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You may be starting at a heap of paperwork when you finish filing your 2021 federal taxes, which are due April 18. Your first urge may be to sweep them all into a paper bag and put the bag under a stairwell. Don’t do that. Instead, keep only the records you need to keep. And that starts with sorting them out.
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Try to stay tidy
Neat, complete, well-organized financial files speed the process of filing your tax return and can keep you from making errors. Maintaining some semblance of order after you've filed your return — rather than tossing it into a file cabinet or shoebox — will come in handy if the Internal Revenue Service has questions about your form.
"The biggest blunder is not being organized about what records ought to be kept,” says Neal Stern, CPA, a member of the American Institute of CPAs’ National CPA Financial Literacy Commission. “There are people who somehow believe that they should keep all of their paperwork, but they don't think through what the important paperwork is that should be kept or how it should be kept or how it should be organized."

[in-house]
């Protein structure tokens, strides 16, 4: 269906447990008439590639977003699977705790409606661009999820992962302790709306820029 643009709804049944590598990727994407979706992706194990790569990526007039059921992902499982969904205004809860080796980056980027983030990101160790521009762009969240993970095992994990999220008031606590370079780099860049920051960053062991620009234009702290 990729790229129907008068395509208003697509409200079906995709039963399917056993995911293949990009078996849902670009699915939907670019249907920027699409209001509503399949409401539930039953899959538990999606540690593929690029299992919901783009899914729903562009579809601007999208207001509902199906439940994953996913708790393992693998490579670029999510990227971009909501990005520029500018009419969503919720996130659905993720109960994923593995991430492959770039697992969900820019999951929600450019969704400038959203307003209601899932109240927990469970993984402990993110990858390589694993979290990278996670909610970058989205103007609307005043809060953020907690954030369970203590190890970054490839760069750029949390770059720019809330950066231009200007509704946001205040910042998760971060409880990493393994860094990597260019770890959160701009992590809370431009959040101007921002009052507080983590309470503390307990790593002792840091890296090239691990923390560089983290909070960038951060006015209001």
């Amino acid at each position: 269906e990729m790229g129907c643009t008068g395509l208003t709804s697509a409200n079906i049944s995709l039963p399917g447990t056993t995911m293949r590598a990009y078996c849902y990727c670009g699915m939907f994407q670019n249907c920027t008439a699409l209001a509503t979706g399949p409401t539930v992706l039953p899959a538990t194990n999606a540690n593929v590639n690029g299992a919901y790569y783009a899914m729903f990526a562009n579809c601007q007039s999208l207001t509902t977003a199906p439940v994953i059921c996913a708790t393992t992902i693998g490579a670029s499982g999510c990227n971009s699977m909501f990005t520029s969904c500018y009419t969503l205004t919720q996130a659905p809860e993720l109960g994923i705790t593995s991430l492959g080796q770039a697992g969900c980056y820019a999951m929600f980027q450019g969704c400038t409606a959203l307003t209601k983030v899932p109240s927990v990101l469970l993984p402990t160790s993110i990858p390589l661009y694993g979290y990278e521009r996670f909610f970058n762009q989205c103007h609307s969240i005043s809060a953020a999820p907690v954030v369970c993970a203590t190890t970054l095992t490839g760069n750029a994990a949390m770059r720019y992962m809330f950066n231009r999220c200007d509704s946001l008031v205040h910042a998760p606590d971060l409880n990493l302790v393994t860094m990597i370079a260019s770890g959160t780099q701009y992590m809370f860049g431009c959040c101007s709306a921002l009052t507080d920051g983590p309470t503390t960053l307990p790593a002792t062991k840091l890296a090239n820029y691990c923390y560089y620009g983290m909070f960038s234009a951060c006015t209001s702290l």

People who keep too many financial papers often struggle just as much to find needed documents as those who don't keep any files. “They end up having drawers full of old papers,” Stern says. “It's not much better than not having the paperwork if you can't figure out what you have and where it is.”
What to keep
For an individual tax return, you'll need to save anything that supports the figures you entered on your return. You should keep the W-2 and 1099 forms you get from employers, for example, as well as any 1099-B or 1099-INT tax documents from banks, brokerages and other investment firms.
If you lost your job last year and received unemployment benefits from the government, be sure to keep your 1099-G form, which reports the amount you have received. The government is gave a tax exemption of up to $10,200 of unemployment income ($20,400 for married couples filing jointly) received in the 2020 tax year, but that exemption disappears for the 2021 tax year, so you’ll owe federal income taxes on the entire amount.
If you're itemizing your deductions, keep receipts for these: credit card and other receipts, invoices, mileage logs and canceled checks. If you've bought or sold mutual fund shares, stocks or other securities, you'll need confirmation slips (or brokerage statements) that say how much you paid for the investments and how much you received when you sold them. Keep a copy of all your investments for at least three years after you have sold them.